Annie Trewitt, 12, lives with her aunt and uncle, who barely tolerate her existence. When she overhears a conversation about sending her away, she decides it is time to leave on her own. She braves the dark night and its terrors (no moon or stars in Howland, and kinderstalk roam the forest) and becomes entwined in a series of adventures, among them a turn at a mine where children toil until they drop. Escaping, she intends to tell the king that crates of ringstone are being smuggled away. At the palace, Annie finds her sister, long presumed dead, and even more intrigue. Darkwood is engaging in concept. However, the pacing is a bit uneven with some parts seeming drawn out and others racing by, leaving readers wondering what they may have missed. The protagonist is solidly drawn, but the minor characterizations are thin. Better picks for readers looking for a creepy fantasy adventure include Avi's The Book Without Words (Hyperion, 2005), Suzanne Collins's "The Underland Chronicles" (Scholastic), and Derek Landy's "Skulduggery Pleasant" books (HarperCollins).-Saleena L. Davidson, South Brunswick Public Library, Monmouth Junction, NJ

Kirkus Reviews
This unique tale shines with utterly believable strangeness. Annie lives with her aunt and uncle in an area where crops don't grow and people fear being snatched by the bestial kinderstalk in darkness. Night falls suddenly in this moonless land. Overhearing that her uncle's selling her to the Drop, where (she discovers later) miners hang by rope over a cliff to chisel precious ringstone out of the rock face, Annie runs away into the night. She has only the dress on her back-with secret pockets sewn into it by her beloved late sister-and two loyal, knowing cats. A garden, grossly vivid for wintertime, reeks of the same "tinny sweetness" as the docile miners. Through repeated captures and escapes, with fairy-tale motifs always present but never dominating, Annie slowly unravels the mysteries of her circumstances. Readers sometimes know more than Annie, sometimes less. Breen's finely tuned storytelling-pithy description, quick and keen emotion, broad trust of readers' intelligence-offers equal gratification whether readers spot clues and connections early or late. Both grounded and wondrous. (Fantasy. 9-13)
Profile Image for Ana Mardoll.
Author 7 books386 followers
February 27, 2011
Darkwood / 978-1-59990-259-3

With its lovely cover featuring a heroine with dark hair and bright eyes, framed by two clever cats and trailed by the ominous shapes of black wolves melting into the shadows of the forest behind her, "Darkwood" cannot help but catch and hold the eye of the observer. The premise is even more intriguing: in the world of Howland, there is no dusk, no moon, and no stars - only sudden, complete blackness when night comes. The inky darkness hides frightening dangers - the black wolves, or 'kinderstalk', that take livestock from the farms and steal children under the cover of darkness. When Annie learns, at the start of this fast-paced novel, that her foster uncle and aunt plan to sell her as a slave to the nearby mine, she braves the darkness for the first time, and a world of adventure opens up before her.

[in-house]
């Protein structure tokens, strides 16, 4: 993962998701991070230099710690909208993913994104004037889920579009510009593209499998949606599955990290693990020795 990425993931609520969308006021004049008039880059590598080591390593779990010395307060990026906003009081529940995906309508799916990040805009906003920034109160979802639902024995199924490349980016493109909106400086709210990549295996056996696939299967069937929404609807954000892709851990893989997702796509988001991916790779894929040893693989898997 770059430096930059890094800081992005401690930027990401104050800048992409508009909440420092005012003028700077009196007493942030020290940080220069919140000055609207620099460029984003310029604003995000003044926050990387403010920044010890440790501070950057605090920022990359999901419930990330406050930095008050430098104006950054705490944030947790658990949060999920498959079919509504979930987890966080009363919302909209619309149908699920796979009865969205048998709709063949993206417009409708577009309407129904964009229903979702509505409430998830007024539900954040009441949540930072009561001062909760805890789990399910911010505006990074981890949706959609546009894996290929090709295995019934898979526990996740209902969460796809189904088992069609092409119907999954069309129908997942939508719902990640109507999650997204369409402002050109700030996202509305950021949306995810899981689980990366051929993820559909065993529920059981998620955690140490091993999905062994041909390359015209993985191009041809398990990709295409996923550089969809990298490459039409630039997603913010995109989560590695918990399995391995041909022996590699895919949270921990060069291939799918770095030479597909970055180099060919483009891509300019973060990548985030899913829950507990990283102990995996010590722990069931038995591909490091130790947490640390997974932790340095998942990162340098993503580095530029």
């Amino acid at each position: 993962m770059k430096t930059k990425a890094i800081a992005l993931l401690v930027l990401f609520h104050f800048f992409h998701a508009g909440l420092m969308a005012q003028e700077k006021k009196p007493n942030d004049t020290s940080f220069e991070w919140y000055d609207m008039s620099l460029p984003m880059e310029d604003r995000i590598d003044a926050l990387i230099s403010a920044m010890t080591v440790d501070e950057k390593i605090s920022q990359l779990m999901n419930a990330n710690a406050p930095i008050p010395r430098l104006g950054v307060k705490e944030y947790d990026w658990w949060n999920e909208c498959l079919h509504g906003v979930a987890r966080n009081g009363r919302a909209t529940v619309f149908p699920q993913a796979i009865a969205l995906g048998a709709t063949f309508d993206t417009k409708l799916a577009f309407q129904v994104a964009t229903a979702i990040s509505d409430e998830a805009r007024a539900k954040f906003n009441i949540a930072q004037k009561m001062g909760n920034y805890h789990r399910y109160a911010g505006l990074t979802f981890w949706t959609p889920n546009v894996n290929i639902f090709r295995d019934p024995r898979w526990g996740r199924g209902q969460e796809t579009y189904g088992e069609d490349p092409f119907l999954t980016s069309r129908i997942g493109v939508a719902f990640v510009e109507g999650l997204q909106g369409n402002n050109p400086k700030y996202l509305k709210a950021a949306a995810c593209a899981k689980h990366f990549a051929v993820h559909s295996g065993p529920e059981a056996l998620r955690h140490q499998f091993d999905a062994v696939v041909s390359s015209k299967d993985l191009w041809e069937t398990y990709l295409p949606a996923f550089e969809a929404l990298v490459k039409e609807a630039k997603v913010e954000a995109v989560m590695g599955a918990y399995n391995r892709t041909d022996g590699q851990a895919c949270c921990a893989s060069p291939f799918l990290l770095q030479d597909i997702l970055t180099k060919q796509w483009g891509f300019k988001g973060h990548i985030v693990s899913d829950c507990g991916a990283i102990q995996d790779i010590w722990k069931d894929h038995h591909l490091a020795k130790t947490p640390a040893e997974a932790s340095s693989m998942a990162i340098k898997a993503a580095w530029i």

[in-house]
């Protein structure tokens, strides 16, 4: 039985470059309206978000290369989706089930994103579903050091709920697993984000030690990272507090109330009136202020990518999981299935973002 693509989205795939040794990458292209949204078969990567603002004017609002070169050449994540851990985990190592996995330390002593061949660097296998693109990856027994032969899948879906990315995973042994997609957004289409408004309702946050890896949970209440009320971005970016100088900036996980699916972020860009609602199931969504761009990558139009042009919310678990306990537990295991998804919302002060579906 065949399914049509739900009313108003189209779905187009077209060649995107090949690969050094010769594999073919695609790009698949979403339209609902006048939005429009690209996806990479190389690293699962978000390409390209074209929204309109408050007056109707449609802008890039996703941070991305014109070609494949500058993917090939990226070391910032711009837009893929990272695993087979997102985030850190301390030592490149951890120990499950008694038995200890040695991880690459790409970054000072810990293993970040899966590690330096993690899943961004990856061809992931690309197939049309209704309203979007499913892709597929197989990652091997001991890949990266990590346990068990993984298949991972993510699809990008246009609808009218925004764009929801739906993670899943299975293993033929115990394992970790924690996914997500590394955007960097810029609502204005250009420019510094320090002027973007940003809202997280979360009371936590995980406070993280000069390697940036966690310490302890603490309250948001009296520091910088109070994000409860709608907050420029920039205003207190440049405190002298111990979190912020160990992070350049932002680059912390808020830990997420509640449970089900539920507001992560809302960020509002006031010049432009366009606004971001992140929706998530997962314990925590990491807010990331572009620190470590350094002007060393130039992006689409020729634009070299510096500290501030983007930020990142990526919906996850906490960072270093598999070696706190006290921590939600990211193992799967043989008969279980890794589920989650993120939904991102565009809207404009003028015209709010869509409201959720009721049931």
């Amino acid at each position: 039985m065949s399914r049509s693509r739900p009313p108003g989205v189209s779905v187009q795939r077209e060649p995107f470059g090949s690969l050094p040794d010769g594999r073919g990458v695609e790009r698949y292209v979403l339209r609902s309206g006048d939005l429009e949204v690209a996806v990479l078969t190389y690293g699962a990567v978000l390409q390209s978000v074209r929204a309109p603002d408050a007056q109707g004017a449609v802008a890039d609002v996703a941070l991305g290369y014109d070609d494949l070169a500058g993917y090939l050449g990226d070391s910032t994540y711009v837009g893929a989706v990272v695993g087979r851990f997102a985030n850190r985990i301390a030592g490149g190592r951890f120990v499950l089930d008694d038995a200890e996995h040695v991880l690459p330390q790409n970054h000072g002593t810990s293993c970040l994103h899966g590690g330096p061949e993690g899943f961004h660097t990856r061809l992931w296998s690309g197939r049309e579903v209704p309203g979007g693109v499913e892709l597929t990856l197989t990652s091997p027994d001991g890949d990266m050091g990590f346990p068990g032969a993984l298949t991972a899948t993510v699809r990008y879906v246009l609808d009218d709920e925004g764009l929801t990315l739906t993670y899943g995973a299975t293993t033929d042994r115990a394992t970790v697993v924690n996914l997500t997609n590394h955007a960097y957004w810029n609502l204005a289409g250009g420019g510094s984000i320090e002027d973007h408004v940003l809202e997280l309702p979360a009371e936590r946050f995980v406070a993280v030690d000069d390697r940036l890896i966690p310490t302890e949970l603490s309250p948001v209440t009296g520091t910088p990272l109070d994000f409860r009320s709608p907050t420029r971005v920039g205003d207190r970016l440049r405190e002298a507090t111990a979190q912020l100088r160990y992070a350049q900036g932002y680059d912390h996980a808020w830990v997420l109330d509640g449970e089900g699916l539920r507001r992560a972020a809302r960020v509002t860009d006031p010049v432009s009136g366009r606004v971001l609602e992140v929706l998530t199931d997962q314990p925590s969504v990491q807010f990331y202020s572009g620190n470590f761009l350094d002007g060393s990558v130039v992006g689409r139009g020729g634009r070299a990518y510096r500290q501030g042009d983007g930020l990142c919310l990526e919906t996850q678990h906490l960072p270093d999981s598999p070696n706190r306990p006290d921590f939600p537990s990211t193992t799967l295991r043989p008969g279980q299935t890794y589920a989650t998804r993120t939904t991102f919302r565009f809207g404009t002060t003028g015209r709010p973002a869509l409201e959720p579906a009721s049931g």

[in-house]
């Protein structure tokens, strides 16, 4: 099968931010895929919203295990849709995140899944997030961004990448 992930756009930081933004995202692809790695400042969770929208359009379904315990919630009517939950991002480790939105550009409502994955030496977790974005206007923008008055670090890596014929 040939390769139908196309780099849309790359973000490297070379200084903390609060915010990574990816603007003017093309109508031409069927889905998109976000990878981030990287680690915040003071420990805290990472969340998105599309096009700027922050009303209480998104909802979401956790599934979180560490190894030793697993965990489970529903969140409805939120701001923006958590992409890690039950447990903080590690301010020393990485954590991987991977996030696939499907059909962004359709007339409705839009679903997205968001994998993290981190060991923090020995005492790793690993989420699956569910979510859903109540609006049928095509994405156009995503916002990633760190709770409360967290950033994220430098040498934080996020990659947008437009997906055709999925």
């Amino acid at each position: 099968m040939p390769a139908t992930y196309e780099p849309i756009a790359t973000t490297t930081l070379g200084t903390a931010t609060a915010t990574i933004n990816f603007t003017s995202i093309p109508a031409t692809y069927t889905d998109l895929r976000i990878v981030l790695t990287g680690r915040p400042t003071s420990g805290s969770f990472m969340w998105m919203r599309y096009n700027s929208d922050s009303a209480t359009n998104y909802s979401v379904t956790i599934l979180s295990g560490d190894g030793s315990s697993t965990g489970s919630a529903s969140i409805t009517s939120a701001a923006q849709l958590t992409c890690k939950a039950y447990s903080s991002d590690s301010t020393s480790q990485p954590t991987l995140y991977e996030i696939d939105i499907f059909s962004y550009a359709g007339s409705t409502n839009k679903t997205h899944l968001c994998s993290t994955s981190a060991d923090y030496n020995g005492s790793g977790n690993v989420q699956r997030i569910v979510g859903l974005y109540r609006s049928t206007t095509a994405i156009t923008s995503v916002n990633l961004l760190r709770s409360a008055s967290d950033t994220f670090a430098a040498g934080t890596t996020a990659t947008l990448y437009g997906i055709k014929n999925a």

Reviewing books meant for younger readers is always difficult because one has to weigh the quality of the writing against the expectations of the intended audience. I was pleased to note that "Darkwood" starts the action quickly, filling in necessary details as the heroine goes along, rather than spending the first few chapters filled with nothing but exposition. Author Breen treats the reader with respect, providing little details along the way that will become significant in retrospect, always with a light touch, never rubbing the reader's nose in. On the other hand, however, sometimes too much credit is given to the imagination, as Breen has a habit early in the novel of moving the characters around too quickly, often to places the reader is unaware of or unprepared for. This sort of 'exposition via teleportation' is a touch disorienting and can be a little confusing. However, the style settles down a bit after the first third of the book or so and 'teleportation' is kept to a minimum afterward. As is not uncommon with fantasy books, some rather wild coincidences abound in order to further the plot line, which might potentially strain the credulity of an adult reader, but not so many as to try the patience of a younger reader, I think.